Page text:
Tongue ‘n Cheek – Italian street food using under-rated cuts of meat. Italian maverick Cristiano
Anna Mae’s – pulled pork, mac ‘n chees, Texas chili
Kimchi Cult – Korean sliders
Street Food Kolkata – jhal muri and other chaats
Healthy Yummies - pan-seared scallops
Bean & Gone – Monmouth coffee from a coffee pro
Banh Mi 11 – pho, banh mi and other Vietnamese food
Hardcore Prawn – Asian fusion skewers and soups
The Rib Man – baby-back ribs served with the famous Holy F*** sauce
Big Apple Hot Dogs – gourmet hot dogs. Blazing the trail for the new school hot dog vendor
Yum Bun – steamed handmade buns with free-range pork
Bhangra Burger – Indian spiced burgers and pakoras
Creperie Nicholas – Breton galletes

WHEN: Every Thursday and Friday from 10am to 4pm a rotating group of London’s best curbside cooks will form a ‘micro market’ at the top of King’s Boulevard, bringing a changing selection of food including burritos, paella, seared scallops, wood-fired pizza, spiced burgers, mac n cheese, ribs, Banh Mi, milkshakes, sundaes, coffee
and a whole load of other deliciousness.”

The Metro’s Marina O’Loughlin:

“These aren’t your average mobile food merchants – the collective is delivering some of the most exhilarating cooking in the Capital right now. And to have them assembled in a brand new London street at the heart of newly vibrant Kings Cross? Everything from BBQ to banh mi? It’s fair to say I couldn’t be more excited.”


4 comments » | Street Food

Smoky Aubergine and Lamb Pide

October 10th, 2011 — 8:09am

I’ve got a new oven. This is brilliant for 2 reasons. Firstly, it’s all clean and shiny; I mean, how often does your oven look clean and shiny on the inside? Not very often I think you’ll find. Not if you’re a slovenly layabout like me anyway. Second, my old oven was, quite frankly, a piece of shit. It had no numbers on the temperature dial and no symbols for the oven settings and it cooked unevenly so that everything had to be turned around halfway through or it would burn on one side – not exactly ideal.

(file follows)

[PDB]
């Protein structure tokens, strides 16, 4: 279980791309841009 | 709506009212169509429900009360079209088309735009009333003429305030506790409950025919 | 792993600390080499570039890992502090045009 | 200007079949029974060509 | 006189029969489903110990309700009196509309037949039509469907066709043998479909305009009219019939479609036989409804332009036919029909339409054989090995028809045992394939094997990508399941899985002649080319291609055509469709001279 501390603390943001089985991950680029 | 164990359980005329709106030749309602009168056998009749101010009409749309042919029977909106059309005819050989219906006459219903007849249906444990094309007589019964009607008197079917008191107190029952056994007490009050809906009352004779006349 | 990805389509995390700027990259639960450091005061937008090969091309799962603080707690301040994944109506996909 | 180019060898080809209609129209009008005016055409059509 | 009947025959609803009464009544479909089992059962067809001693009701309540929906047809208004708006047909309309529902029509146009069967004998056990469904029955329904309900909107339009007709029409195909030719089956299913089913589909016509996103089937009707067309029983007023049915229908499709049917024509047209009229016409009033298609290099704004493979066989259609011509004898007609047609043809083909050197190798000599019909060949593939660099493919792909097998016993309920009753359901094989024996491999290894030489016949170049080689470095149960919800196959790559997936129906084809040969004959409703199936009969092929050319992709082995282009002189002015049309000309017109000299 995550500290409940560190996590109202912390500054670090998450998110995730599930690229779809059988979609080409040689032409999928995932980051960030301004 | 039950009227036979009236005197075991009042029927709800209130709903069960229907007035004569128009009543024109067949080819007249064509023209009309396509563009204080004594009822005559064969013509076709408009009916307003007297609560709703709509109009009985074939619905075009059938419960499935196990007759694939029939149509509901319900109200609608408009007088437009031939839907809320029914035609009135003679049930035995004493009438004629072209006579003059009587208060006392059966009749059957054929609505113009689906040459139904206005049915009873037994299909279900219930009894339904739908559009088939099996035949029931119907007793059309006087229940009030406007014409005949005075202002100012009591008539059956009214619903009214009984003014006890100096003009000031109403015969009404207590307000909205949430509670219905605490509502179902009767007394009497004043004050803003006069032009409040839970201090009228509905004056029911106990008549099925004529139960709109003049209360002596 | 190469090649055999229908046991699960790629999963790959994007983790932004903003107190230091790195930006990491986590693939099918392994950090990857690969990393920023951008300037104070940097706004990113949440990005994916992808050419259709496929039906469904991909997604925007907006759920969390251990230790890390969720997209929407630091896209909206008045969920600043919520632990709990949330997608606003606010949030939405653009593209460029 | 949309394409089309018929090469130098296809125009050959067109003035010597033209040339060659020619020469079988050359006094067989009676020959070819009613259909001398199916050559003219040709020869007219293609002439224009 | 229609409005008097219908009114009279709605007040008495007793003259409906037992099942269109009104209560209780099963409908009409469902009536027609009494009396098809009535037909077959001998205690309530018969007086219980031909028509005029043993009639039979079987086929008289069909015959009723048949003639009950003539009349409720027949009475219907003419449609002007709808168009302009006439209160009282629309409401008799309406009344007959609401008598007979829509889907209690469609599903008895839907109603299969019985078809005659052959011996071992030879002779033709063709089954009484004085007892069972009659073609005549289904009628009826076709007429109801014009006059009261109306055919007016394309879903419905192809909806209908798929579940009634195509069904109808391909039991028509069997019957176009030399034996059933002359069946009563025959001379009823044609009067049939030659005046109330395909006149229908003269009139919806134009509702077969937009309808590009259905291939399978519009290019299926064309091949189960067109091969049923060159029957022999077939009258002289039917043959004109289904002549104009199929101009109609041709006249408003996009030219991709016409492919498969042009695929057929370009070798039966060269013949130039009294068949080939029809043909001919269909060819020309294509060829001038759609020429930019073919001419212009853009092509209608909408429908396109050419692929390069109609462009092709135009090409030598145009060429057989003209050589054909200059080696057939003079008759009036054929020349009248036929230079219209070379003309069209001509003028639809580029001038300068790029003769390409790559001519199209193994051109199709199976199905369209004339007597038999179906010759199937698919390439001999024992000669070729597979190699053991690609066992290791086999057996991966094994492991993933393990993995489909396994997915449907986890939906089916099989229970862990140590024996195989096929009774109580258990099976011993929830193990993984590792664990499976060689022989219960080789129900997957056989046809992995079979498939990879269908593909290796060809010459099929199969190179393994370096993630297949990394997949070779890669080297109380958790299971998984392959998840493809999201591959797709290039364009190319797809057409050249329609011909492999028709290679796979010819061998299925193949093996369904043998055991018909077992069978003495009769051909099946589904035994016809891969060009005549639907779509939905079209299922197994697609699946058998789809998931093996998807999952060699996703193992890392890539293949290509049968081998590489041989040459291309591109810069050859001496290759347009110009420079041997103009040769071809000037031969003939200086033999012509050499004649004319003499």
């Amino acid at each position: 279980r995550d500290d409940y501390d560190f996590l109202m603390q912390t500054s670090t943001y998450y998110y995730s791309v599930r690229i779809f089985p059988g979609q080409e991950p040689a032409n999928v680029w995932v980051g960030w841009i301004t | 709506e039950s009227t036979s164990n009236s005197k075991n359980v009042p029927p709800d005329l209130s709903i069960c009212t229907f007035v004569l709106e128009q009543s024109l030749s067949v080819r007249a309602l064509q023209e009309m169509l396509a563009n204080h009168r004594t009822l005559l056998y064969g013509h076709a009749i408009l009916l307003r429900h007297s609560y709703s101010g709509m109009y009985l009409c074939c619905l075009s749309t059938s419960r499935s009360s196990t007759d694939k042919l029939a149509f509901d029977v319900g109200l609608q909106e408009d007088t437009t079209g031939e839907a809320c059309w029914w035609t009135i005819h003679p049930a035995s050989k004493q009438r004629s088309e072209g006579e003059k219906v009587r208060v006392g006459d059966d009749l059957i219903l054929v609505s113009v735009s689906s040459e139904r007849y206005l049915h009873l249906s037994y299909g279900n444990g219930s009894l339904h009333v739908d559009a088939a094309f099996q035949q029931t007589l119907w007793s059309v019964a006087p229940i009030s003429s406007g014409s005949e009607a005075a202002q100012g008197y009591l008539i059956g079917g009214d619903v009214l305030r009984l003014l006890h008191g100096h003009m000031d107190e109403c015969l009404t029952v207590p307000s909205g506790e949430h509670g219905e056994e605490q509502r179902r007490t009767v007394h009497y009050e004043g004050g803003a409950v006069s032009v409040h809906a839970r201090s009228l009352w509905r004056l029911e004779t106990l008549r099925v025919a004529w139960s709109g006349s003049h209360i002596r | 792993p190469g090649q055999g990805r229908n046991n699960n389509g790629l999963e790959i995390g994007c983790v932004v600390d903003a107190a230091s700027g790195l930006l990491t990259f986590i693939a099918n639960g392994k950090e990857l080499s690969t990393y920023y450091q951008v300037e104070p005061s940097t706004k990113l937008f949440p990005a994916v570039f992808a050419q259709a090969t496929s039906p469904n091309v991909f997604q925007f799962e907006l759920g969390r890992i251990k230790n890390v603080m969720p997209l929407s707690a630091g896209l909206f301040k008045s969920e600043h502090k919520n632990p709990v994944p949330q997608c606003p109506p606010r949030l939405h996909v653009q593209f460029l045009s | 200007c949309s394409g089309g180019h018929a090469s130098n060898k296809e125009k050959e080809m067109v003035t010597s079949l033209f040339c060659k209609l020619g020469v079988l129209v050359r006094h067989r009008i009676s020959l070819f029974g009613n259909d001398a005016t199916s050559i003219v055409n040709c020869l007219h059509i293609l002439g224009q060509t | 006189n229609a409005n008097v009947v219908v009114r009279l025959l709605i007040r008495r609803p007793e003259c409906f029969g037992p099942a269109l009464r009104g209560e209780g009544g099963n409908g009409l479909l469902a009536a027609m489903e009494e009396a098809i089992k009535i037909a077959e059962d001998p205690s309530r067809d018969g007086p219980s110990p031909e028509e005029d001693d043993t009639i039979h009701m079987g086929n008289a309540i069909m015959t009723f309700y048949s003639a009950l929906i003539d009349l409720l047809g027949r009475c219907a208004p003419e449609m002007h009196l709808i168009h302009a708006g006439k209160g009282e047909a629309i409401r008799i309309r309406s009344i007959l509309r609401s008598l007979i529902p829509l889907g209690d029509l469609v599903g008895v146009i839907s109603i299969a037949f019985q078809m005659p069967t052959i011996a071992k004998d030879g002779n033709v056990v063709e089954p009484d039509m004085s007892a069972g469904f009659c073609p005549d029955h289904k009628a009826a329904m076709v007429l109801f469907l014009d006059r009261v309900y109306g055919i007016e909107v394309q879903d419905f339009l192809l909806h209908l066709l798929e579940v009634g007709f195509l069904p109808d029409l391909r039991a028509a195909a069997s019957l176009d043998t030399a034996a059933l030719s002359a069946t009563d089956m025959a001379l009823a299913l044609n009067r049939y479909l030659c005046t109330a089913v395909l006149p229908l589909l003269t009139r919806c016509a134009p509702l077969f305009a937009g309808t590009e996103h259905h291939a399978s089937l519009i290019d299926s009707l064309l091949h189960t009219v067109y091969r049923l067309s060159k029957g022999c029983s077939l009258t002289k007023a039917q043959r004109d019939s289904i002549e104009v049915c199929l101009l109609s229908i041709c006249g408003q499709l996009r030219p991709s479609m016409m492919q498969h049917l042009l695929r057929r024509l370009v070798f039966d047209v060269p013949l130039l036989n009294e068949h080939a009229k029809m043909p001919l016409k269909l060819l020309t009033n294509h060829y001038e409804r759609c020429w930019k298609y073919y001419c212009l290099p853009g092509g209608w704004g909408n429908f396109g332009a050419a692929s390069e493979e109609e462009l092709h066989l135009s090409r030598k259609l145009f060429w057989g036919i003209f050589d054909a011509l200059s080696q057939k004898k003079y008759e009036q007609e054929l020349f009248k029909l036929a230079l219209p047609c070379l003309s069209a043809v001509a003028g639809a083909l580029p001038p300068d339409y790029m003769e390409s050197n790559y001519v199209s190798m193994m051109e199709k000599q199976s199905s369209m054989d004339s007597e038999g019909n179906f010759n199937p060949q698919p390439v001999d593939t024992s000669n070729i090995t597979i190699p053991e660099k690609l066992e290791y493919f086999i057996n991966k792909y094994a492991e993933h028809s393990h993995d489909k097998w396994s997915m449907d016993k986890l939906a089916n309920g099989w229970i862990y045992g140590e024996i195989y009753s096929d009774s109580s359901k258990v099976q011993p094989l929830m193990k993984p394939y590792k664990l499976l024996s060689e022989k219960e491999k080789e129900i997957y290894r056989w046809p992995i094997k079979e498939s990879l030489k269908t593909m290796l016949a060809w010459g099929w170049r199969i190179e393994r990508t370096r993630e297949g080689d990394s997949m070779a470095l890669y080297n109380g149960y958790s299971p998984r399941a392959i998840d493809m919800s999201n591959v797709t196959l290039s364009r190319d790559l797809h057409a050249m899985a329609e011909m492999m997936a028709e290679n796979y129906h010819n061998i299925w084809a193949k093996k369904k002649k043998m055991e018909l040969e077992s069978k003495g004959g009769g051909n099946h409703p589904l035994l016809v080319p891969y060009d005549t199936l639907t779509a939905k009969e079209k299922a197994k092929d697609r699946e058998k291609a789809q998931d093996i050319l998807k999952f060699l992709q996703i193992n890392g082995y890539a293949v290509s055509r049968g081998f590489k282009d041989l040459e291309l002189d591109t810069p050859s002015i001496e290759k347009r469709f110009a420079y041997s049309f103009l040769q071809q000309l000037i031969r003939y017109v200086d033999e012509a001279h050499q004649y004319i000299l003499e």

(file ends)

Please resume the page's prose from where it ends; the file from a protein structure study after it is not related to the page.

So, I cooked pide in my swanky new oven; I made nice, evenly cooked pide and I knew exactly what temperature I was cooking them at by means of the lovely little digital display (imagine my panic when I saw the temp dial had no numbers around the outside). That’s 15 minutes at 220C, in case you’re wondering.

Pide are rather similar to lamacun* and are apparently sold on every street corner in their homeland. I topped mine with aubergine (which I blackened on the gas hob before scooping out the smoky flesh); lamb, minced; spices like coriander, cumin and cinnamon; onion, garlic and a little tomato. At one point I was feeling particularly rock and roll and recklessly squeezed in some incredible  Le Phare du Cap Bon harissa (from The Good Fork - they have some great stuff, like sardine spread, which is impossible to stop eating). Very spicy indeed. You could also use the fiery red pepper paste found in Middle Eastern shops or failing that just a decent amount of chopped red chilli.